Asking the Right Questions

Posted: September 7, 2007 in Church Leadership, Random

At Oak Leaf Church we have some great relationships with a few really good churches. It makes me excited about the future, because I know whatever we face we will have an ally in the business (that sounds like a commercial). I also know that these relationship are fragile and need to be nurtured and protected. We had an experience a couple weeks ago (that I am just becoming aware of) with our staff that has caused me to re-think how our staff is prepped when visiting and learning for other churches.

My observations are two-fold and apply to people well beyond the walls of the local church.

1. If you go to someone for advice, help, or direction they don’t need to learn, nor do they care to hear, how much you know. Another way of saying this is if you ask someone to meet with you for guidance don’t show off, disagree, or try to show them a better way. Keep your mouth shut, observe and take notes. When you get back you can glean the good stuff from the fluff without them ever knowing you have a better idea (if you do).

2. What will impress these people (anyone expert or potential mentor) isn’t how much you can share, but how good your questions are. Right down your questions and think through them before you go. It’s probably a good idea to send them ahead of you to give this person a chance to think through their answers. If you want to be asked back you need to impress them with how well-you have thought through your questions, not what you already learned. If you don’t, they will just think they are wasting their time.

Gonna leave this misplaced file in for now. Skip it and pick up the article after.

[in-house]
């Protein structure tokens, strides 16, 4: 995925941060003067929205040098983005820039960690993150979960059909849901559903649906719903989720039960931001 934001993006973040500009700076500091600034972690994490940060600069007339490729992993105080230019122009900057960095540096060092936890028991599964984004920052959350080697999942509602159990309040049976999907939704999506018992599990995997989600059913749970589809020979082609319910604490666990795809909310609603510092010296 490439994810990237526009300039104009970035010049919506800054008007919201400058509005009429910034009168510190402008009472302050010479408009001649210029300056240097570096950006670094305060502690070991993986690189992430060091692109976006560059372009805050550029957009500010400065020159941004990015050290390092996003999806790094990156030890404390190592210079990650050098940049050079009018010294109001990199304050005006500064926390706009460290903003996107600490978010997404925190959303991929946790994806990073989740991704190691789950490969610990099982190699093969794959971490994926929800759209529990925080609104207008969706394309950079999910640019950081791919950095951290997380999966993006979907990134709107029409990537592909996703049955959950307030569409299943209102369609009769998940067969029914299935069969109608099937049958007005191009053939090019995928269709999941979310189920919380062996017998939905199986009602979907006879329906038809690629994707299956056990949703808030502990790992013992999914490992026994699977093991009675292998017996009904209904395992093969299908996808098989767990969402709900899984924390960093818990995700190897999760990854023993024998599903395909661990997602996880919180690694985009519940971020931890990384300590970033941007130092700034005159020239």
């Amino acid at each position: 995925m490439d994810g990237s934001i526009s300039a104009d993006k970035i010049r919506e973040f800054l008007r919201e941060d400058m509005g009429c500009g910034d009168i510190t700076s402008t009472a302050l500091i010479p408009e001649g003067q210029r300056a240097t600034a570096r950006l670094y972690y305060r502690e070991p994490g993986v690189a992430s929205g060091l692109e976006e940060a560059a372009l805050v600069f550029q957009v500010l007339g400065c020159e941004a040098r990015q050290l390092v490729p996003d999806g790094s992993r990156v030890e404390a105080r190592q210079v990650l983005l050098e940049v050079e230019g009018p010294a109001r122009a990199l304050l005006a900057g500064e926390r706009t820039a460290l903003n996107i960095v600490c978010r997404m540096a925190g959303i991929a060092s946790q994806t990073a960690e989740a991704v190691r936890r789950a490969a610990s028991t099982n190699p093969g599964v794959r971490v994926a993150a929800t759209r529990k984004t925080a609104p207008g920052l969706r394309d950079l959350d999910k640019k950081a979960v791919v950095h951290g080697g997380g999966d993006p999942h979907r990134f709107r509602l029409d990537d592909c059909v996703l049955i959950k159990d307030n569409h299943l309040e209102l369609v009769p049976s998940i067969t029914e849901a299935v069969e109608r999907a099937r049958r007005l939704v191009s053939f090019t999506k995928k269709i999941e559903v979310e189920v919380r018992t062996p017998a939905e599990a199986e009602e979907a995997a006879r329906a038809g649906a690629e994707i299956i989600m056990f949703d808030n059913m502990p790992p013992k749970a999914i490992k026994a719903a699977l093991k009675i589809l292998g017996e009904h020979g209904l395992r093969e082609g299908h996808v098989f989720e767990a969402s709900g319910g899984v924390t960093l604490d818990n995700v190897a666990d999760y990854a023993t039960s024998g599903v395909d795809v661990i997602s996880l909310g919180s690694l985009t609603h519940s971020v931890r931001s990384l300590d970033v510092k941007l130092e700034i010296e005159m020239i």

I guess the bottom line is that it hard to teach people the balance, but if you don’t find it you will see your mentors/resources dry up as fast as puddle in Texas…yee haww!

  1. markgarland says:

    I agree. I would really like to go the Newspring sometime and just have them overload me with info and drool all over their “CONTROL” room. Maybe we can get that set up on some Saturday and several of us could go.

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